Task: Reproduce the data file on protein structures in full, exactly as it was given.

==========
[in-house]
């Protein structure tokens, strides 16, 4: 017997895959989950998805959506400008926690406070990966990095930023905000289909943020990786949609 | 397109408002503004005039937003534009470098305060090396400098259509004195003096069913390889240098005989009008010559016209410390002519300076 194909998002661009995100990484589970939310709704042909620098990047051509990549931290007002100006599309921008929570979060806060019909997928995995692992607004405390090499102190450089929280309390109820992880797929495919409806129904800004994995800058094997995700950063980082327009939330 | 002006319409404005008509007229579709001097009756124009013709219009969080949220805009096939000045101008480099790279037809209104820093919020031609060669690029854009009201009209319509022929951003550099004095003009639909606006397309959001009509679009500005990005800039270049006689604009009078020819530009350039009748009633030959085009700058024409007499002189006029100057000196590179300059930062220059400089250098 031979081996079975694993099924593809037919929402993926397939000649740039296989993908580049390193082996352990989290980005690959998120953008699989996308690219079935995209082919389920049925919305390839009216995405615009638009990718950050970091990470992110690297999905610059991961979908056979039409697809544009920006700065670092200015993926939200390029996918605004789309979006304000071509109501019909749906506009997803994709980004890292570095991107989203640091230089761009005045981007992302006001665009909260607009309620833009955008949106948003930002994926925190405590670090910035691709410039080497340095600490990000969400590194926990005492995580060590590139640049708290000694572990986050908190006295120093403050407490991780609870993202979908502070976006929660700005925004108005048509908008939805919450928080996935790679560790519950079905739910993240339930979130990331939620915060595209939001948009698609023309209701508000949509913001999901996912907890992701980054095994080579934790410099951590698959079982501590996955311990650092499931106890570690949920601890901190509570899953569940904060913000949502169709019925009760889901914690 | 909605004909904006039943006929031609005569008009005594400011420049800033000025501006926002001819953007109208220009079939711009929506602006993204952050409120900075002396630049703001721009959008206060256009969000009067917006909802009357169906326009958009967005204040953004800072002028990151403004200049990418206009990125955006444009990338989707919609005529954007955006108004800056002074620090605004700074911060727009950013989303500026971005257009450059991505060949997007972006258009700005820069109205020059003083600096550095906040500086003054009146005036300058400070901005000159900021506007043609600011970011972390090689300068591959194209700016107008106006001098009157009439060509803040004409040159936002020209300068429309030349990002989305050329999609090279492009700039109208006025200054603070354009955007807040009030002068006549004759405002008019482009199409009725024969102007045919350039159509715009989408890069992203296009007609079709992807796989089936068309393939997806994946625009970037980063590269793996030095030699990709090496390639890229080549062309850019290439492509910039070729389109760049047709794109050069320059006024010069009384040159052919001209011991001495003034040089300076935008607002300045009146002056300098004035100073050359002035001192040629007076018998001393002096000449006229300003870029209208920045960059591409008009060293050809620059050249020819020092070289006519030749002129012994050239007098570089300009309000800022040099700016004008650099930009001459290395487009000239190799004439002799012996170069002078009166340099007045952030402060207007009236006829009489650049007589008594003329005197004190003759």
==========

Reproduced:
[in-house]
């Protein structure tokens, strides 16, 4: 017997895959989950998805959506400008926690406070990966990095930023905000289909943020990786949609 | 397109408002503004005039937003534009470098305060090396400098259509004195003096069913390889240098005989009008010559016209410390002519300076 194909998002661009995100990484589970939310709704042909620098990047051509990549931290007002100006599309921008929570979060806060019909997928995995692992607004405390090499102190450089929280309390109820992880797929495919409806129904800004994995800058094997995700950063980082327009939330 | 002006319409404005008509007229579709001097009756124009013709219009969080949220805009096939000045101008480099790279037809209104820093919020031609060669690029854009009201009209319509022929951003550099004095003009639909606006397309959001009509679009500005990005800039270049006689604009009078020819530009350039009748009633030959085009700058024409007499002189006029100057000196590179300059930062220059400089250098 031979081996079975694993099924593809037919929402993926397939000649740039296989993908580049390193082996352990989290980005690959998120953008699989996308690219079935995209082919389920049925919305390839009216995405615009638009990718950050970091990470992110690297999905610059991961979908056979039409697809544009920006700065670092200015993926939200390029996918605004789309979006304000071509109501019909749906506009997803994709980004890292570095991107989203640091230089761009005045981007992302006001665009909260607009309620833009955008949106948003930002994926925190405590670090910035691709410039080497340095600490990000969400590194926990005492995580060590590139640049708290000694572990986050908190006295120093403050407490991780609870993202979908502070976006929660700005925004108005048509908008939805919450928080996935790679560790519950079905739910993240339930979130990331939620915060595209939001948009698609023309209701508000949509913001999901996912907890992701980054095994080579934790410099951590698959079982501590996955311990650092499931106890570690949920601890901190509570899953569940904060913000949502169709019925009760889901914690 | 909605004909904006039943006929031609005569008009005594400011420049800033000025501006926002001819953007109208220009079939711009929506602006993204952050409120900075002396630049703001721009959008206060256009969000009067917006909802009357169906326009958009967005204040953004800072002028990151403004200049990418206009990125955006444009990338989707919609005529954007955006108004800056002074620090605004700074911060727009950013989303500026971005257009450059991505060949997007972006258009700005820069109205020059003083600096550095906040500086003054009146005036300058400070901005000159900021506007043609600011970011972390090689300068591959194209700016107008106006001098009157009439060509803040004409040159936002020209300068429309030349990002989305050329999609090279492009700039109208006025200054603070354009955007807040009030002068006549004759405002008019482009199409009725024969102007045919350039159509715009989408890069992203296009007609079709992807796989089936068309393939997806994946625009970037980063590269793996030095030699990709090496390639890229080549062309850019290439492509910039070729389109760049047709794109050069320059006024010069009384040159052919001209011991001495003034040089300076935008607002300045009146002056300098004035100073050359002035001192040629007076018998001393002096000449006229300003870029209208920045960059591409008009060293050809620059050249020819020092070289006519030749002129012994050239007098570089300009309000800022040099700016004008650099930009001459290395487009000239190799004439002799012996170069002078009166340099007045952030402060207007009236006829009489650049007589008594003329005197004190003759």